To find Eccentric Pendulum in their natural habitat, take an auto-rickshaw to the posh, traffic-choked neighborhood of Koramangla. Turn right at the Taco Bell and stop in front of the glass-encased office building across from the Baskin Robbins. Follow the rumble into the tiny studio-for-rent where the band practices. Then push open the sound-proof door.
Inside, the band tears through its own form of progressive metal, full of tricky time signatures and driving modal riffs.
Vibhas Venkatram is the drummer. He has got a tidy ponytail and sculpted goatee. He and the rest of the band are still on a high from playing Bangalore’s first outdoor metal festival. Even the monsoon rains didn’t dampen the crowd’s spirits.
“It started pouring when we were on stage,” he says, “and we thought everyone would just go stand somewhere, but they stayed where they are. They were getting drenched, and they were cheering us. They were having a ball.”
Eccentric Pendulum got hooked on Western music through MTV. They were all fans of the Backstreet Boys. But when they were around 13, kids at school started passing around heavy metal tapes from the US. Venkatram heard Iron Maiden and Metallica for the first time.
“It is completely different from listening to Backstreet Boys tape or an Abba tape,” he says. “The distorted guitars and aggression really caught my eye.”
But he and the others couldn’t understand the words. And they couldn’t connect with the head banger culture. “The way American kids are portrayed, being rebellious and all, I don’t think that happens here,” he says. “They don’t know what to rebel against.”
Case in point. Like most Indian 20-somethings, the members of Eccentric Pendulum still live with their parents. Aside from the long hair, they dress more like yuppies than rockers. Because they are. The band includes an architect, a physicist, a computer animator. Singer Nikhil Vastaray is a software engineer. “Most of the people that can afford to buy guitars and drums, they come from good financial families,” he says.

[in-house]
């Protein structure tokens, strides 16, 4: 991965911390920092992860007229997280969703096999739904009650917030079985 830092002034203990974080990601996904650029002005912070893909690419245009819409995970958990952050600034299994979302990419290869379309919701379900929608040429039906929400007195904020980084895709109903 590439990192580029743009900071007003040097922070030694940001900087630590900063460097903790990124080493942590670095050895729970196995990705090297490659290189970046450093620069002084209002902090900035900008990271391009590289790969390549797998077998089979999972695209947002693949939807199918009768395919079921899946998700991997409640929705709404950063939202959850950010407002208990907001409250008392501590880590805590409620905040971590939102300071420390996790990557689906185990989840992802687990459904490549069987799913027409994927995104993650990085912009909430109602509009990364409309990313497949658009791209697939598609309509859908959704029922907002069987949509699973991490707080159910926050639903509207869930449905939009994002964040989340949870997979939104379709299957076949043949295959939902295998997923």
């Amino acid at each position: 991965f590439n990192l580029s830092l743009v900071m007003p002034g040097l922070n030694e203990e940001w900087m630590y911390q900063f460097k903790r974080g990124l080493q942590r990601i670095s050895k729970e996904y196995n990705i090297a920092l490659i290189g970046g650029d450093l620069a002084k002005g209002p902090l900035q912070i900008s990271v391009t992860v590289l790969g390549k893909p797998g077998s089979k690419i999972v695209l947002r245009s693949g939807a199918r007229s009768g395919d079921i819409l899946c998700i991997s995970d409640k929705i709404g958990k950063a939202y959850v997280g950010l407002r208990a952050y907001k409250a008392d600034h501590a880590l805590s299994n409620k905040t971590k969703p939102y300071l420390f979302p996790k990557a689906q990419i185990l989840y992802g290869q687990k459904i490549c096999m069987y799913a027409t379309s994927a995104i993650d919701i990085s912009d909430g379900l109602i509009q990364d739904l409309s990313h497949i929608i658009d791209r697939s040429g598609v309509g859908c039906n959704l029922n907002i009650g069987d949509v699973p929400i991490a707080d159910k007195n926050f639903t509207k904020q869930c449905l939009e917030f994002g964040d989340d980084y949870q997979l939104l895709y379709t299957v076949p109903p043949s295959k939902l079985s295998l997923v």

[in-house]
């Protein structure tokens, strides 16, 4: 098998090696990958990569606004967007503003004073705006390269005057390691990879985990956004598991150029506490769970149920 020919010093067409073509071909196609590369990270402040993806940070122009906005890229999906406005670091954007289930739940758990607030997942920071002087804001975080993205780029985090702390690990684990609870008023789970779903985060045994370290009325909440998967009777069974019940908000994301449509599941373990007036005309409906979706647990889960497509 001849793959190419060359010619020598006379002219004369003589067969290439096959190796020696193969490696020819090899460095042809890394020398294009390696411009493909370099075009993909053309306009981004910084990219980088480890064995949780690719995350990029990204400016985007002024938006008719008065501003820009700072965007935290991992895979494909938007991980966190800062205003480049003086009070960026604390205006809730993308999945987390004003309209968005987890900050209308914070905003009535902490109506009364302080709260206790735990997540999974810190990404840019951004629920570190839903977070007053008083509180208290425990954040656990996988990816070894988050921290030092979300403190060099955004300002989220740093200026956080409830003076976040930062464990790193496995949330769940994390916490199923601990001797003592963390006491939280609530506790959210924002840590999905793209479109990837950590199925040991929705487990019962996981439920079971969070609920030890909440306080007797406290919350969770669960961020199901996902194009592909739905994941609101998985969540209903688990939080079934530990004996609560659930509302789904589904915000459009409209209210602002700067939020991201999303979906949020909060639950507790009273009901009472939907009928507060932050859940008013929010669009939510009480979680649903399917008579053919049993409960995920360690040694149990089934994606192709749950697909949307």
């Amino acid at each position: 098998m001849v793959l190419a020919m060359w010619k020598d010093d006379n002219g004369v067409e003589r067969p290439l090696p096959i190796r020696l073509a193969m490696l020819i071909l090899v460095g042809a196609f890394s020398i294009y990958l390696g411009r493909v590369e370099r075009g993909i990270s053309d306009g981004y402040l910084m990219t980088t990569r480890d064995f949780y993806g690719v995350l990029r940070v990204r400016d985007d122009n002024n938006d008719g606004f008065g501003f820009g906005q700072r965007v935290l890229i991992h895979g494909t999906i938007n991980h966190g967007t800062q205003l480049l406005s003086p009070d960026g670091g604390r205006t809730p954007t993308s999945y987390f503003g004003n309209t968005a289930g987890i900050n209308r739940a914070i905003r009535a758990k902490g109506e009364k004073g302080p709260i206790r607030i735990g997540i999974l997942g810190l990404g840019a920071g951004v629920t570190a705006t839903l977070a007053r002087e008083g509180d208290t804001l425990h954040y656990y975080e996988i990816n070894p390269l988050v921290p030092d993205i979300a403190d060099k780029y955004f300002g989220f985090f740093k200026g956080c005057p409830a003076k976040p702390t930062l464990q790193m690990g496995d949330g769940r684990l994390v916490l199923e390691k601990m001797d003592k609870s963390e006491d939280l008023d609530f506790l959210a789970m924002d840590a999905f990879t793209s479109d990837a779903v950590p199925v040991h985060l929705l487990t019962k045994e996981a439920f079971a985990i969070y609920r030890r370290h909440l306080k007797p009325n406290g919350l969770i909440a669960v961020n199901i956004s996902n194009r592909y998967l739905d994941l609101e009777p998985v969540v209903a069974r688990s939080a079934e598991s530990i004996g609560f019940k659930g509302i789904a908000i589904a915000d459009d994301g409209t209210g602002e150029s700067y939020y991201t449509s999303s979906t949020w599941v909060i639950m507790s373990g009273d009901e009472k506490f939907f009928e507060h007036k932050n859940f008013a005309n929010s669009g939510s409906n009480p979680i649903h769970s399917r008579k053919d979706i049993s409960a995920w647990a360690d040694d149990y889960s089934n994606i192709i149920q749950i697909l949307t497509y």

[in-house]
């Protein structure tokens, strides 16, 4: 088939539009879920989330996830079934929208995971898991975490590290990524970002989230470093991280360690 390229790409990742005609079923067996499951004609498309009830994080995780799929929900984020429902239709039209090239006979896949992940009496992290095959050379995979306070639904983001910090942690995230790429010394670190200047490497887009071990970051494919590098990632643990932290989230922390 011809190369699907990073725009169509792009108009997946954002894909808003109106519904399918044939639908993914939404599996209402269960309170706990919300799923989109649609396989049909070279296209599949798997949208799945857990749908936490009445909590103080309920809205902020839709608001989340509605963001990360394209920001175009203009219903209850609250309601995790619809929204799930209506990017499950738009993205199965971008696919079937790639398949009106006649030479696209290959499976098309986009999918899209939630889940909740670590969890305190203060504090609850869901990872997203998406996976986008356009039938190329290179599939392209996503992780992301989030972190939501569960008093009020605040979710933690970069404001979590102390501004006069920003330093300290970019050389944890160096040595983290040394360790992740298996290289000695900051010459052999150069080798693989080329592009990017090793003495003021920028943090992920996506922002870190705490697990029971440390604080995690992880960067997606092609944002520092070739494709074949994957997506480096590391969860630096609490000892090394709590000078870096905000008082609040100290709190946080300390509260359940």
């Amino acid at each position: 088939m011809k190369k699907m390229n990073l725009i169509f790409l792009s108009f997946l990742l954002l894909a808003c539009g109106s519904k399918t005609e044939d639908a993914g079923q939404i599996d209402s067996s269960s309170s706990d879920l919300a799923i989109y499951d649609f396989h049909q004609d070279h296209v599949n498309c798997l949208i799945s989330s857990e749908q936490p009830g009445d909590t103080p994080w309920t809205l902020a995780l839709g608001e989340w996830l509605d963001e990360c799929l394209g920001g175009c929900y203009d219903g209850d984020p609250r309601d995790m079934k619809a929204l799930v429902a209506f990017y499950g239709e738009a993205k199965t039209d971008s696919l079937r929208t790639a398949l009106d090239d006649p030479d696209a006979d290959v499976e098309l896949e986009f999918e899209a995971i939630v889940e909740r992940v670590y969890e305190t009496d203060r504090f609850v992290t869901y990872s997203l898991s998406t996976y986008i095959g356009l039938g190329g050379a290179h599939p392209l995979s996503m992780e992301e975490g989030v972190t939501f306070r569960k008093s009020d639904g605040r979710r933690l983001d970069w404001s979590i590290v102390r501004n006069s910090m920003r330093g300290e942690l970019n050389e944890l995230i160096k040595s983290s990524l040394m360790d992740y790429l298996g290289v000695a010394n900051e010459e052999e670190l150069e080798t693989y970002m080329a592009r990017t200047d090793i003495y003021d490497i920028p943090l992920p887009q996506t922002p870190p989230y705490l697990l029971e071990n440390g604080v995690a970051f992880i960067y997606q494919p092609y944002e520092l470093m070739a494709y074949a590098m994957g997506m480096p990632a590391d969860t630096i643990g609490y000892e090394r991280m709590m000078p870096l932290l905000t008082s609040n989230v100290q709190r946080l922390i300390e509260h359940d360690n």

And you can’t tell parents that you’re going to devote your life to heavy metal. “That is not accepted here,” says Vastaray.
Despite the scenes’ clean cut vibe, Venkatram says the authorities have made it very difficult to play metal in Bangalore. “Mainstream Indian culture sees heavy metal as a threat, because anything western music is deemed with drugs and sex,” he says.
Quite literally. The state government, led by the Hindu-nationalist party BJP, has enforced a ban on live music at any establishment that serves alcohol on the grounds that rock and roll encourages prostitution.
“So maybe they’re trying to ban these things so the Indian element to be restored,” he says. “But it is pretty pointless, if there is a generation gap, it is meant for culture to change.”
Eccentric Pendulum has only had two gigs this year. They can still play festivals that don’t serve alcohol. But last month the state government banned all concerts at the Palace Grounds right in the city, where Bangalore Open Air was going to be held. The rationale was the concerts caused too much traffic.
So the metal festival was moved to a college campus 15 miles outside of the city, which could take an hour or more in Bangalore traffic. And to top it off, the Indian government denied visas to the American headliner Iced Earth. Venkatram says he heard it was payback after Bollywood icon Shah Rukh Khan was detained for two hours at the Newark airport in April. “It could be the issue of some communal tension between the Indian embassy and the US authorities,” he says.
The end result is that Bangalore Open Air attracted only a couple thousand fans, less than half of what the promoters expected. Eccentric Pendulum has seen the other side. They’ve played in several major heavy metal festivals in Europe. And they dream of seeking their fortune in the West. But for now they meet a couple times a week in their soundproof studio where they can rock out in peace.
“The band is happening because we all love what we are doing in the band,” he says. “At least, if we are not able to show to others, we are doing it for ourselves. So if we can’t play live music, we will go to a studio, record ourselves and listen to it over a few drinks and be happy about what we have done.”
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